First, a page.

I know that einfangen means various flavours of catching, eg, catching a fish, a thief, an infection, or a festive mood.

But I have just come across this passage where it seems to mean to arrest a development:

Ja, weil in den einzelnen Ländern seit Jahren jeder neue Fernsehvertrag 20 bis 100 Prozent mehr Geld bringt. Dieses wird von den Vereinen sofort in die Erhöhung der Wettbewerbsfähigkeit der Mannschaften investiert. Indem man Spieler verpflichtet, die man sich zuvor nicht leisten konnte. Und zwar über hohe Gehaltszahlungen. Diese Entwicklung gilt es einzufangen.

Catch or capture doesn't make sense here. Is this a meaning that dictionaries don't list?

  • 1
    Indeed, can only guess even as a native speaker. I know context dependent translations like to catch, to trap, to align, to rope, to come down with a sickness, to record a situation in an image. My first guess would be "to set a limit", like in a typeset. Not really every day German. Or just journalist wilfully attaching new meanings to a word :-)
    – user41853
    Apr 25, 2020 at 12:49
  • @a_donda Could you explain to me the last sentence of PBH once again? I can't understand it.
    – Taman
    Apr 25, 2020 at 13:14
  • OP is the one to address if you have problems understanding. Doesn't make sense to introduce a new variable.
    – user41853
    Apr 25, 2020 at 13:27
  • 1
    Actually capture is pretty close if you imagine a lasso: the horse will still be able to move afterwards, but with more restrictions. So stop is definitely too strong, it is more in the direction of dampen.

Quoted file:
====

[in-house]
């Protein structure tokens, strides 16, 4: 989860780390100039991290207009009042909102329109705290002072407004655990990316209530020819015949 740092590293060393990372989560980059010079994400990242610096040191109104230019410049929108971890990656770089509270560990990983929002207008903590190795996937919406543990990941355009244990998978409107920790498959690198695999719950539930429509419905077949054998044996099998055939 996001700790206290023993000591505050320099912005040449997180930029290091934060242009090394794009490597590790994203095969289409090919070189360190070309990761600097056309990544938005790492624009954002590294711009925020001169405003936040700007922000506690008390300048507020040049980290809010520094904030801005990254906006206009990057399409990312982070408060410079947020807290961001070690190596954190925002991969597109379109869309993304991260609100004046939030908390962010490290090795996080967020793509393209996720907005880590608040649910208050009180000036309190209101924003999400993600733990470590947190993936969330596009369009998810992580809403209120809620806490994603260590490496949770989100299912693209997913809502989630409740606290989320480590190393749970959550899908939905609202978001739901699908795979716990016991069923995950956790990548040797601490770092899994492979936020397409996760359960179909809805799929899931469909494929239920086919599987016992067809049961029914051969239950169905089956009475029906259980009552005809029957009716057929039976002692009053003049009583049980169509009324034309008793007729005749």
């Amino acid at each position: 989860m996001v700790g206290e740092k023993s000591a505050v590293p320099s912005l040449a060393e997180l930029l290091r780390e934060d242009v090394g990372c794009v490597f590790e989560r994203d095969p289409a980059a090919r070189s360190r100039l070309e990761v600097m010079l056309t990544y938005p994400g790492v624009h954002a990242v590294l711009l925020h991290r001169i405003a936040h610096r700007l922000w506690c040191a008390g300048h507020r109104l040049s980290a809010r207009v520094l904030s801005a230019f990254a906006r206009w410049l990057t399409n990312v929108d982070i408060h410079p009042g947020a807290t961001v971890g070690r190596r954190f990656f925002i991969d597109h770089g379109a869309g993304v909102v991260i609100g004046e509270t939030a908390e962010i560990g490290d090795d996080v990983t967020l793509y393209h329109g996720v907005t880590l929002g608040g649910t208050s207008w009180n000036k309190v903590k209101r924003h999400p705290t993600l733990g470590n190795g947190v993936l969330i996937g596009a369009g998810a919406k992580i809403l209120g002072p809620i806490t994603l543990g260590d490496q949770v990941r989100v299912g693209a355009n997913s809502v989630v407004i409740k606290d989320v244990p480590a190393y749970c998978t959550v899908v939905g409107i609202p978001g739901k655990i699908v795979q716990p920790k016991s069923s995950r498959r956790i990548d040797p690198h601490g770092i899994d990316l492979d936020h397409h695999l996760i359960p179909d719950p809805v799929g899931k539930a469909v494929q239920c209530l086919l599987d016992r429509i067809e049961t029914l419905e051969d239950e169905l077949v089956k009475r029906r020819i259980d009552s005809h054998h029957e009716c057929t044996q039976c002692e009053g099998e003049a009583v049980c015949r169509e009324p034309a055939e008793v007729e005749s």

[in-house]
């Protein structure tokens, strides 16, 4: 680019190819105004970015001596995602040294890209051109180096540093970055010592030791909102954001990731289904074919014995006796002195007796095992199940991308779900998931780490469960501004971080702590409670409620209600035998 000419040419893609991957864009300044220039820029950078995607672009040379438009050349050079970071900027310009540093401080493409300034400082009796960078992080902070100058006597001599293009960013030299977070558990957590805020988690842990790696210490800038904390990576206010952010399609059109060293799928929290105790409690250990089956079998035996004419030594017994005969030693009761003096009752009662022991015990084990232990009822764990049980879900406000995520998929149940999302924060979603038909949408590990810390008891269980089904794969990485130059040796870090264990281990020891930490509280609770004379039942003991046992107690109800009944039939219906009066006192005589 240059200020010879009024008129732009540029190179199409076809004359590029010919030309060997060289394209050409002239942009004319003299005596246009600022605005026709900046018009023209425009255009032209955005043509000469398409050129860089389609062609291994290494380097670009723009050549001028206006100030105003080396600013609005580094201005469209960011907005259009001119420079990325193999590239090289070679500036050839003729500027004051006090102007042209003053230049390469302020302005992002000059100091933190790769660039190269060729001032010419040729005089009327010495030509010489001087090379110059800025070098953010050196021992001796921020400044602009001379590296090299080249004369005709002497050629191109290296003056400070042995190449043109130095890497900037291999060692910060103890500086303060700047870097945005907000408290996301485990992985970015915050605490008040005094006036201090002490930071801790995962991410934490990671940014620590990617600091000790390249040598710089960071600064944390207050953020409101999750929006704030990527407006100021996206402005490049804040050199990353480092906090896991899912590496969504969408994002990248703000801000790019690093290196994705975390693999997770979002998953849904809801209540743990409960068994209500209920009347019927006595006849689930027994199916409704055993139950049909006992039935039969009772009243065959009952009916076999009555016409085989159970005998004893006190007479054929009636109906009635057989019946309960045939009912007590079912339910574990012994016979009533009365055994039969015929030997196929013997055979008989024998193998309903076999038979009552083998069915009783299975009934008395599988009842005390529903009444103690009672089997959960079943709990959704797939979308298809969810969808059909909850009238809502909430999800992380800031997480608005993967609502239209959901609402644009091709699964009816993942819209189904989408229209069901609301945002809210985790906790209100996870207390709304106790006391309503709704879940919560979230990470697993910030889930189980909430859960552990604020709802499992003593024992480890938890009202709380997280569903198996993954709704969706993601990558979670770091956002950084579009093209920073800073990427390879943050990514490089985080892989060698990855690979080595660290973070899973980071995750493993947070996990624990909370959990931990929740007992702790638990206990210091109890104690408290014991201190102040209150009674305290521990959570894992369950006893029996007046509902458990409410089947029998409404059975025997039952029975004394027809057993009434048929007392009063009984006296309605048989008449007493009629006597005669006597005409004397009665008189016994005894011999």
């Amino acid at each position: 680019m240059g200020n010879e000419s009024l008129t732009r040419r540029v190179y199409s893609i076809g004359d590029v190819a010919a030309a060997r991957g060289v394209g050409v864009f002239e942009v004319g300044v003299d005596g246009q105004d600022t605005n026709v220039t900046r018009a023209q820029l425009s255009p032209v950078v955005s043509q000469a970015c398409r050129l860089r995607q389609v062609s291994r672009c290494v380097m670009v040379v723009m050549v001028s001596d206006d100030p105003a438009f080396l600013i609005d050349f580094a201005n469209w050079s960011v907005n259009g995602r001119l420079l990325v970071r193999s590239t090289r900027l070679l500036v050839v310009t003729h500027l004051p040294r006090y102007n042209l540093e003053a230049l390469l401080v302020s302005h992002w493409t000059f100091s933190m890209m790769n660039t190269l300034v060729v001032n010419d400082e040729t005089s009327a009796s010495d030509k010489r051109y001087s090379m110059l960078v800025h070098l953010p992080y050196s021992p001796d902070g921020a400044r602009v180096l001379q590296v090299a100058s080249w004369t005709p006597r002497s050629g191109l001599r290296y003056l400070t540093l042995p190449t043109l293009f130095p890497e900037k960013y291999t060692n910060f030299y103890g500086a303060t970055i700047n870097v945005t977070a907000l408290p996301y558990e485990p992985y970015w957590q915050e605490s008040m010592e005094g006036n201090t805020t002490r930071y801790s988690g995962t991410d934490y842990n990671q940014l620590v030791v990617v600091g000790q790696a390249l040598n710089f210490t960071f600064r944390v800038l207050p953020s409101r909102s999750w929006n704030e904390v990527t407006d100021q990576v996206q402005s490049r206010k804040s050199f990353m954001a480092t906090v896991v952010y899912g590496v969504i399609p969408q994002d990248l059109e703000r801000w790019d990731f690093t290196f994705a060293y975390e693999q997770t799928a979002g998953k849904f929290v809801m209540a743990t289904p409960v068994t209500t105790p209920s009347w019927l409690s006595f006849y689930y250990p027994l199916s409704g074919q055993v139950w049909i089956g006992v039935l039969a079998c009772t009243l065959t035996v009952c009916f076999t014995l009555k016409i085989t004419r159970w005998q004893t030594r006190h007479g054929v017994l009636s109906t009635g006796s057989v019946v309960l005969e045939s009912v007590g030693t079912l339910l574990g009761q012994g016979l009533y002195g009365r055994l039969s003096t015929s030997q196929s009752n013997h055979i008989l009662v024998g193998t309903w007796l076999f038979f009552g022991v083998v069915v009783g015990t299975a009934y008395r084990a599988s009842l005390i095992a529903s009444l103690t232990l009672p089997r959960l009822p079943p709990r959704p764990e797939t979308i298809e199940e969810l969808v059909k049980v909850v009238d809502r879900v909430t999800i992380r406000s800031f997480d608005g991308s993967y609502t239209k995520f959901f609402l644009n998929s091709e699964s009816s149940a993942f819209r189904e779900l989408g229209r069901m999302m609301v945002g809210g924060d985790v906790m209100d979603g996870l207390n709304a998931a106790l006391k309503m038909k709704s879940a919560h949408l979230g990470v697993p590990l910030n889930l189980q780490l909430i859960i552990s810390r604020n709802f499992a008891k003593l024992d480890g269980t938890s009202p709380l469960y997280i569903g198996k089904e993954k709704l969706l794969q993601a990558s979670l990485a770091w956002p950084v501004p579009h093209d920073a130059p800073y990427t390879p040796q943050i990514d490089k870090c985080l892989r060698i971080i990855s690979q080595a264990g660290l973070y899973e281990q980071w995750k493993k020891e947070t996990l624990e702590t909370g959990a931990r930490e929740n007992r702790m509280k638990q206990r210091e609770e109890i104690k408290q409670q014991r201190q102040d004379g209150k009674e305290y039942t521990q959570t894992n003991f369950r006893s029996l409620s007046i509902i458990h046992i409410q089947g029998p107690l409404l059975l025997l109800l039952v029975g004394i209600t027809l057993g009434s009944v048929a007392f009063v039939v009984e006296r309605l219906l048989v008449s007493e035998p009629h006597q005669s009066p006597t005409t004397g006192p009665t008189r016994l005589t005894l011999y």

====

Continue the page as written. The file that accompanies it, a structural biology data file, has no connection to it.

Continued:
– guidot
    May 1, 2020 at 22:11

3 Answers 3


I use the word "einfangen" quite often in this sense and would suggest "revoke" "withdraw" or "confine" not necessarily as a direct translation but to understand the meaning.

Especially "confine" might fit to your example, as the practice described is considered as the bursting of a dam, which gets worse and harder to control over time.


Etwas einfangen in this context is mostly used for a process or a development that is starting to go, or already has gone, in the wrong direction. There is a strong sense of catching in the expression. You want to – so to speak – get a grip on the development to stop it from becoming any worse, to revert it, or to redirect it towards a more desirable outcome.

There is a sense of making things better in the expression, too. To arrest doesn’t have that. I’d rather go for something like correcting/mitigating a development.


"Stoppen" ist manchmal, aber nicht jedes Mal eine passende Alternative. Oft passt "einholen" besser, nicht im Sinne von "das Tau einholen", sondern im Sinne von "Schritt halten mit", "einen konkurrierenden Läufer einholen".

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